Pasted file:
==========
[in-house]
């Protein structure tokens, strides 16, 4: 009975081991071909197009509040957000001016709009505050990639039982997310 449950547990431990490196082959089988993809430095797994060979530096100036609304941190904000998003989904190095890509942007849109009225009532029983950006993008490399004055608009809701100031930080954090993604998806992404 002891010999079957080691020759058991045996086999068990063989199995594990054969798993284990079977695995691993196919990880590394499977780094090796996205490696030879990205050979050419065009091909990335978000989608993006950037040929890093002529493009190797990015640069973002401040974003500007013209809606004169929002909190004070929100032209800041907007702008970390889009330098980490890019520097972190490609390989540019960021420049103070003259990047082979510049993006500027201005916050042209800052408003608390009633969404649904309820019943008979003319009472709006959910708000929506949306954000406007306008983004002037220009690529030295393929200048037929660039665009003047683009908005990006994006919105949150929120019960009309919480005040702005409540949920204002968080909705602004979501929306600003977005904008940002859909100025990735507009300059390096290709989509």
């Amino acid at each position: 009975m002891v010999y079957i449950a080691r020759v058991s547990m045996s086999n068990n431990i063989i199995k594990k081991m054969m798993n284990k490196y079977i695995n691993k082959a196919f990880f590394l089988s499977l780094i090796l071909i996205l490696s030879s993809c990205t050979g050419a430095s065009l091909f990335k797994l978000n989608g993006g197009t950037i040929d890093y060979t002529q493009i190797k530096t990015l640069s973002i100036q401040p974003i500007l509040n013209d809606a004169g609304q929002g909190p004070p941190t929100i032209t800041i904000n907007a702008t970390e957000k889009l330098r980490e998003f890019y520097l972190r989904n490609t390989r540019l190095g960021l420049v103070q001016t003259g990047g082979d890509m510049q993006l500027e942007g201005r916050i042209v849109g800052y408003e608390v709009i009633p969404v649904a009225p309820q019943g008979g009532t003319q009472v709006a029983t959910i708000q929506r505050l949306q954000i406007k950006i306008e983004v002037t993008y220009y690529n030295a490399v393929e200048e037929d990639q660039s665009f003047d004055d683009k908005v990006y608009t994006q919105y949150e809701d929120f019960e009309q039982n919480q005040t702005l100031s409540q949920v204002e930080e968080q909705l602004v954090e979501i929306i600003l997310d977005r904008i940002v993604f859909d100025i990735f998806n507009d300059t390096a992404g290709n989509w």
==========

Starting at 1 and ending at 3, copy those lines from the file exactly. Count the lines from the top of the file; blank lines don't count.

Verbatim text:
[in-house]
């Protein structure tokens, strides 16, 4: 009975081991071909197009509040957000001016709009505050990639039982997310 449950547990431990490196082959089988993809430095797994060979530096100036609304941190904000998003989904190095890509942007849109009225009532029983950006993008490399004055608009809701100031930080954090993604998806992404 002891010999079957080691020759058991045996086999068990063989199995594990054969798993284990079977695995691993196919990880590394499977780094090796996205490696030879990205050979050419065009091909990335978000989608993006950037040929890093002529493009190797990015640069973002401040974003500007013209809606004169929002909190004070929100032209800041907007702008970390889009330098980490890019520097972190490609390989540019960021420049103070003259990047082979510049993006500027201005916050042209800052408003608390009633969404649904309820019943008979003319009472709006959910708000929506949306954000406007306008983004002037220009690529030295393929200048037929660039665009003047683009908005990006994006919105949150929120019960009309919480005040702005409540949920204002968080909705602004979501929306600003977005904008940002859909100025990735507009300059390096290709989509």
């Amino acid at each position: 009975m002891v010999y079957i449950a080691r020759v058991s547990m045996s086999n068990n431990i063989i199995k594990k081991m054969m798993n284990k490196y079977i695995n691993k082959a196919f990880f590394l089988s499977l780094i090796l071909i996205l490696s030879s993809c990205t050979g050419a430095s065009l091909f990335k797994l978000n989608g993006g197009t950037i040929d890093y060979t002529q493009i190797k530096t990015l640069s973002i100036q401040p974003i500007l509040n013209d809606a004169g609304q929002g909190p004070p941190t929100i032209t800041i904000n907007a702008t970390e957000k889009l330098r980490e998003f890019y520097l972190r989904n490609t390989r540019l190095g960021l420049v103070q001016t003259g990047g082979d890509m510049q993006l500027e942007g201005r916050i042209v849109g800052y408003e608390v709009i009633p969404v649904a009225p309820q019943g008979g009532t003319q009472v709006a029983t959910i708000q929506r505050l949306q954000i406007k950006i306008e983004v002037t993008y220009y690529n030295a490399v393929e200048e037929d990639q660039s665009f003047d004055d683009k908005v990006y608009t994006q919105y949150e809701d929120f019960e009309q039982n919480q005040t702005l100031s409540q949920v204002e930080e968080q909705l602004v954090e979501i929306i600003l997310d977005r904008i940002v993604f859909d100025i990735f998806n507009d300059t390096a992404g290709n989509w």